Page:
The first attempts at domestication of animals and plants apparently were made in the Old World during the Mesolithic Period. Dogs were first domesticated in Central Asia by at least 15,000 years ago by people who engaged in hunting and gathering wild edible plants. The first successful domestication of plants, as well as goats, cattle, and other animals—which heralded the onset of the Neolithic Period—occurred sometime before 9500 BCE. It was not until the Neolithic Period, however, that primitive agriculture appeared as a form of social activity, and domestication was well under way. (The Neolithic Period occurred at different times around the world but is generally thought to have begun sometime between 10,000 and 8,000 BCE.) Although the great majority of domesticated animals and plants that still serve humans were selected and developed during the Neolithic Period, a few notable examples appeared later. The rabbit, for example, was not domesticated until the Middle Ages; the sugar beet came under cultivation as a sugar-yielding agricultural plant only in the 19th century; and mint became an object of agricultural production as recently as the 20th century. Also in the 20th century, a new branch of animal breeding was developed to obtain high-quality fur.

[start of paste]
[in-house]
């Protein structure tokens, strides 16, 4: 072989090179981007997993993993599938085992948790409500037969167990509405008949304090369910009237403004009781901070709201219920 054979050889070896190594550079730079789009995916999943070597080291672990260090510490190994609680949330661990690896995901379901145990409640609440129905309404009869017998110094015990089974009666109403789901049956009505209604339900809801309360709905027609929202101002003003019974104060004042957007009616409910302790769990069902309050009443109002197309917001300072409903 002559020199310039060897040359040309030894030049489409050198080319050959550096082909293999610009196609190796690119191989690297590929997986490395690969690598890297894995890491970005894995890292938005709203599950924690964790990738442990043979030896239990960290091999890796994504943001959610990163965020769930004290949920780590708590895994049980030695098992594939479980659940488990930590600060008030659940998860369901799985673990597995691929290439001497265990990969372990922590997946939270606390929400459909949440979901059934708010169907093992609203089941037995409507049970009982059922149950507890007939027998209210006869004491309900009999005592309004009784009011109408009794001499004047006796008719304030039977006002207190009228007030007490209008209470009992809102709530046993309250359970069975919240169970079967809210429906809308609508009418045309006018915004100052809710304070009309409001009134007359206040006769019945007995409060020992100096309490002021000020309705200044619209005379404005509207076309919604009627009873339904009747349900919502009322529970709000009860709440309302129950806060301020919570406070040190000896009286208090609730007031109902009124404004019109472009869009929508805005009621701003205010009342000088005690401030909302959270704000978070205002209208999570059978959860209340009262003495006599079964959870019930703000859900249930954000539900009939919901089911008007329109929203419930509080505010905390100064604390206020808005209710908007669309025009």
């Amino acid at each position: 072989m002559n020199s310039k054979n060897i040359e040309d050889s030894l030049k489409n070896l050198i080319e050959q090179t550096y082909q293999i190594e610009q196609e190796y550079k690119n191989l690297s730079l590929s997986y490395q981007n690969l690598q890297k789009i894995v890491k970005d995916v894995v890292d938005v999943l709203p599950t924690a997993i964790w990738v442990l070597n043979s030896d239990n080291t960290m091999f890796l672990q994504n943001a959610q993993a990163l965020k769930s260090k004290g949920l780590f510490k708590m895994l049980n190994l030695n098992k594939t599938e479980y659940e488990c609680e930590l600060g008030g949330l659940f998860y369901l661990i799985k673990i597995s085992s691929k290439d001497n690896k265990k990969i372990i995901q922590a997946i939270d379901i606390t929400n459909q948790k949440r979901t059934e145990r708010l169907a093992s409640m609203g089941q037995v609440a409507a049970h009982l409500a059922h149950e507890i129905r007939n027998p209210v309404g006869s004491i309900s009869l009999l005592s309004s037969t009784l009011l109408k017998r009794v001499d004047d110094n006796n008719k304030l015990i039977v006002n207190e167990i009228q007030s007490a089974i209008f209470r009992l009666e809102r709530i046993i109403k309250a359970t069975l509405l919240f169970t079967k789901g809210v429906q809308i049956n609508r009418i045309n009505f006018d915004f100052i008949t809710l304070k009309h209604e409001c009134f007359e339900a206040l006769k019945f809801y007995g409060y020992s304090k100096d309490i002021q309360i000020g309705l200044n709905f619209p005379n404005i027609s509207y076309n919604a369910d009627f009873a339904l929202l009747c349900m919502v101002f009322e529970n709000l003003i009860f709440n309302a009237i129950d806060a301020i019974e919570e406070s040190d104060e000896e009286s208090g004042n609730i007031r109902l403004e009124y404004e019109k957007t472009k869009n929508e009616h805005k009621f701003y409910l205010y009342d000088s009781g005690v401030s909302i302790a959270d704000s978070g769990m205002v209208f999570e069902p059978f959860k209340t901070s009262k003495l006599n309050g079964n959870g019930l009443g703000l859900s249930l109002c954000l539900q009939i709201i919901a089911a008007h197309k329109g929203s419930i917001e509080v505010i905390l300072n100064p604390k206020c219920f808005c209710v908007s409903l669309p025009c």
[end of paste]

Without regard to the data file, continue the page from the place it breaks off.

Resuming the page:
The first farm animals also included sheep and cattle. These originated in Mesopotamia between 10,000 and 13,000 years ago. Water buffalo and yak were domesticated shortly after in China, India and Tibet. The specific economic application of domesticated animals did not appear at once. Dogs probably accompanied hunters and helped them hunt wild animals; they probably also guarded human settlements and warned the inhabitants of possible danger. At the same time, they were eaten by humans, which was probably their main importance during the first stages of domestication. Sheep and goats were also eaten in the initial stages of domestication but later became valuable for producing the commodities of milk and wool.

The principal aim of cattle breeding in ancient times was to obtain meat and skin and to produce work animals, which greatly contributed to the development of agriculture. Cattle, at the initial stages of domestication, produced a small amount of milk, sufficient only to rear their calves. The development of high milk yield in cows with their breeding especially for milk production is a later event in the history of domestication.